Butternuts

Butternuts are good to eat and hard to find anymore.

By Becky Nelson

When taking our “grand-dog” for a little walk around the house the other day, I was thrilled to find the ground littered with butternuts. We have very few butternut trees on the property now, and this tree was probably grown from a nut lost by a squirrel, as it is not at all close to the others we knew were on the property.

Butternut trees are actually white walnut trees, a tree indigenous to North America. Like the walnuts we buy in the grocery store, these nuts are very oily and tasty, and make a unique addition to cookies and other baked goods. They are also great eaten right out of the shell, which is the way I preferred them as a kid.

My grandmother used to collect, and have us kids collect baskets full of butternuts. She would store them right in the baskets in the attic and let them dry for a year before cracking them. The nuts come wrapped in a sticky, fuzzy coating, and when left to bake in the heat of the attic, the coating became a crisp brown wrapper that was easy to remove. The nuts are deeply ridged, with sharp edges to ward off any creature wanting to eat them, but the nut meat inside is worth the struggle. Grammy had a specially made cast iron nut cracker that rested on her thigh, and she would crack the nuts with a hammer, hand them to us kids to dig the meat out and make a relaxing but productive rainy afternoon of the project.

I imagine the nuts were a welcome treat to many of my ancestors when they fell in late summer. We have a couple of young living trees around the farm, but most are just large dead trees now. The butternut is very susceptible to a fungal canker disease that is prevalent around the country, and it is now a threatened species. They are certainly a rarity around here, where some forty or fifty years ago they were thriving.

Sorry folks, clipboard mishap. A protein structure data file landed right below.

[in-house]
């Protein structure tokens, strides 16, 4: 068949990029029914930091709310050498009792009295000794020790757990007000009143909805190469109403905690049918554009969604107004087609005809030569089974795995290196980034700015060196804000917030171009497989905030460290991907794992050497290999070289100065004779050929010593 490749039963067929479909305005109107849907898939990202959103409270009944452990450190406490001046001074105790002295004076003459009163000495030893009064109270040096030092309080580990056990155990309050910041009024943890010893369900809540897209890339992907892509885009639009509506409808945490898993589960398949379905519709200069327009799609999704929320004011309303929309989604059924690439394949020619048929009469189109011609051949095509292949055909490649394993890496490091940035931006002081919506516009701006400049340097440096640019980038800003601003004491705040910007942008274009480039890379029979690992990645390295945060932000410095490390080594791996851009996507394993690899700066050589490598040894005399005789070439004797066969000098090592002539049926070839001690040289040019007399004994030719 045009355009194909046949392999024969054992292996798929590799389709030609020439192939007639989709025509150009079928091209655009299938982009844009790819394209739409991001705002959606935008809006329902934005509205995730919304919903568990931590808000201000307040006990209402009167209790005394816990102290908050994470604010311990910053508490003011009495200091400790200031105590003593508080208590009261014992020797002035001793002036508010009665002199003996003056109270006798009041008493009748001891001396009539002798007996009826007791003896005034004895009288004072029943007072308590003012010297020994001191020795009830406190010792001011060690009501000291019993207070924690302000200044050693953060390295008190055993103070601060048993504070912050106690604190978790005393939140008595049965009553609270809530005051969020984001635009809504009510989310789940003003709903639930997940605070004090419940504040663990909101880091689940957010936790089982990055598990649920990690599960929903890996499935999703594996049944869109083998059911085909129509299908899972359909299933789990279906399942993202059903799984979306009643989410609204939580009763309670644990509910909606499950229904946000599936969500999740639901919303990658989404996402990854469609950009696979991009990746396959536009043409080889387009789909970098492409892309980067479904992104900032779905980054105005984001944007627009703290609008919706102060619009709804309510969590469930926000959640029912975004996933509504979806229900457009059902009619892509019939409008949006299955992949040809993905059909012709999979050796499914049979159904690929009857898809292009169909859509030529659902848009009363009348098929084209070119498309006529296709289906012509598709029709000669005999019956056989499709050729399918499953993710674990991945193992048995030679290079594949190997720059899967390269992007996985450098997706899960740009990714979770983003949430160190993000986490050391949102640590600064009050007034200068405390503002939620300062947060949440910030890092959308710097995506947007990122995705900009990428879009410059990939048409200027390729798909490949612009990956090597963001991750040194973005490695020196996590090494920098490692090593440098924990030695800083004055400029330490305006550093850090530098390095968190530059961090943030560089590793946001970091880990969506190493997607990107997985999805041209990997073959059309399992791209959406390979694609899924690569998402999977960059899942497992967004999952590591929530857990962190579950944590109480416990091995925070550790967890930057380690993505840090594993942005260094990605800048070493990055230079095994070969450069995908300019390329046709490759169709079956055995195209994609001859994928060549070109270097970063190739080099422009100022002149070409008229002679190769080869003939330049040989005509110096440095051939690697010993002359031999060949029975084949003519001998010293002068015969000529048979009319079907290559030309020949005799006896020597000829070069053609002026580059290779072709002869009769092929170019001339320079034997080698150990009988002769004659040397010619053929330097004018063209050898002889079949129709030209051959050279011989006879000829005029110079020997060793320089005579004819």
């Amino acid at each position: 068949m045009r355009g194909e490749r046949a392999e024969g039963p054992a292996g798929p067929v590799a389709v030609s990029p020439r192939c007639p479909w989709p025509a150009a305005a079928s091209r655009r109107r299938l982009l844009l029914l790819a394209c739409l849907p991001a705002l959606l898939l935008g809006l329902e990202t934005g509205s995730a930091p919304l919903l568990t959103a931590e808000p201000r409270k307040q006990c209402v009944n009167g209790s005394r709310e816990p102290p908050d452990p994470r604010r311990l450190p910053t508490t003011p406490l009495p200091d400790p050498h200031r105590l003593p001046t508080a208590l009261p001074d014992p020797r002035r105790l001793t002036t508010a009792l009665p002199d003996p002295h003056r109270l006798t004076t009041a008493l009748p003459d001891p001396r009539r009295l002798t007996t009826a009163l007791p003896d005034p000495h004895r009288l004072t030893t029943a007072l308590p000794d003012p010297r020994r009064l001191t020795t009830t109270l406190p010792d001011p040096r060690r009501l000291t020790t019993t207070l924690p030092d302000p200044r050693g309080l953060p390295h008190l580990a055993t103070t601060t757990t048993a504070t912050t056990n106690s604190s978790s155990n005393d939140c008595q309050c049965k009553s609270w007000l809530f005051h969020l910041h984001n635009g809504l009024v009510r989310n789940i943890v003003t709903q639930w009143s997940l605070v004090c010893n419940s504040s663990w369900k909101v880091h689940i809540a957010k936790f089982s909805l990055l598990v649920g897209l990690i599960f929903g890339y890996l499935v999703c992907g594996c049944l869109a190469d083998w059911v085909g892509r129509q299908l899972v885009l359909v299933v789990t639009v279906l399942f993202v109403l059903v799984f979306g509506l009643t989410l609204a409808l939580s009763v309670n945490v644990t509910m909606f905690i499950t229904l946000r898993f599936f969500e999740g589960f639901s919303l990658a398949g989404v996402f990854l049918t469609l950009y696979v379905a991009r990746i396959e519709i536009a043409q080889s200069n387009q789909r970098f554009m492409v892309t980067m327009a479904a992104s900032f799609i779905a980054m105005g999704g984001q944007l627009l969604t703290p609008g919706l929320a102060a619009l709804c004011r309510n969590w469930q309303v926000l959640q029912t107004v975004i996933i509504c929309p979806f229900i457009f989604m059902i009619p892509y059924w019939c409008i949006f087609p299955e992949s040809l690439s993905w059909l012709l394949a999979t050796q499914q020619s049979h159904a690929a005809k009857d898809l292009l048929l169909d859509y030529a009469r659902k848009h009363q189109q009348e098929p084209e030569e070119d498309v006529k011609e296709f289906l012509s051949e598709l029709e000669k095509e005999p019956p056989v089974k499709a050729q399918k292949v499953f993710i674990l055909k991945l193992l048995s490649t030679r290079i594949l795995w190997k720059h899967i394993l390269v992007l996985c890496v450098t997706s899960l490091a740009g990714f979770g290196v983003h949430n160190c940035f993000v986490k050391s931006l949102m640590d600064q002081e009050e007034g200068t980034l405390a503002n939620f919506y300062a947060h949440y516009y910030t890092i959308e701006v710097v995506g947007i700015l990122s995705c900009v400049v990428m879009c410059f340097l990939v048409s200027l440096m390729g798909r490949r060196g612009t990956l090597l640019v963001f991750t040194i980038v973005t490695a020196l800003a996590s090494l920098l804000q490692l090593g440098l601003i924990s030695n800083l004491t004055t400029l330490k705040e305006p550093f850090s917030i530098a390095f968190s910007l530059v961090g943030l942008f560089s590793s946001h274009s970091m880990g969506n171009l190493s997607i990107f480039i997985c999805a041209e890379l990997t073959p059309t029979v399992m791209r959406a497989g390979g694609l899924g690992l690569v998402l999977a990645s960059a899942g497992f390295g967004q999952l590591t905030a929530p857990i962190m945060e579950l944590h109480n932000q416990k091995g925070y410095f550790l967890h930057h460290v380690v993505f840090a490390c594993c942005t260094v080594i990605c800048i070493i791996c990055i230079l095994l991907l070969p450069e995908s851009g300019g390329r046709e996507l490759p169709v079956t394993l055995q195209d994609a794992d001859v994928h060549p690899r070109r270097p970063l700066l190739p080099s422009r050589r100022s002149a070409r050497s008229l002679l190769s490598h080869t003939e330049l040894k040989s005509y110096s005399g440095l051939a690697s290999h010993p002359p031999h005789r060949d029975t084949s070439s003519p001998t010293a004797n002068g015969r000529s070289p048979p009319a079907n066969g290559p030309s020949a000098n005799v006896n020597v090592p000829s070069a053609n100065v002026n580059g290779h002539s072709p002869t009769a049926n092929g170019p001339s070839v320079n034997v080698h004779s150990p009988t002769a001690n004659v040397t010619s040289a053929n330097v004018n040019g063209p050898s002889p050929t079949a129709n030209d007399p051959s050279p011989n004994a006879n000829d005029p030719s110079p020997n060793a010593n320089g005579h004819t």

I gathered a bucket full of nuts and plan to tuck them in a corner of the garage to dry out, just as my Gram did. If I remember I have them next fall, I will find a nutcracker and go to work for nostalgia’s sake as much as to gain the nuts for eating.

When my husband and I joined my parents in partnership back in the 1980s, all of us chose Butternut Farm as our first choice of business name. We were disappointed to find that the name had already been registered with the state, so settled on our second choice of Beaver Pond Farm. I had the opportunity to visit the “other” Butternut Farm this summer. It is located between Rochester and Farmington, and is a lovely place with lots of fruit trees and a newly constructed hard cider facility. The farm has changed hands several times, and I doubt the new owners have as vested an interest in the Butternuts as the original owners.

That I can look back in my own past and share these little stories of something once as commonplace as a nut with my kids and my grandkids and try to imagine those before my Gram stooping to pick up the nuts, storing a basket in the attic to dry and cracking the shells to gain the meats before me on the same soil and with the same views and landscape, feels pretty special.

If you find a butternut on your walks, take it home, dry it, store it, then crack it when you think of it. And when you enjoy the delicious nut meat, think of all those who came before us and enjoyed this treat of native nature. The tree is in such a state of decline that the NH Division of Forests and Lands is very interested in starting a resistant strain of butternut to try to repopulate our native woods. If you know of a butternut tree over 10” in diameter that appears healthy, give the Division a call at 603-464-3016 to let them know of the tree and they may come take a look to see if it meets the specifications and shows the resistance to the fungus necessary to be included in the project and can be grafted to black walnut trees to try to gain a resistant butternut variety. I hope their research works. Our woods need butternuts.

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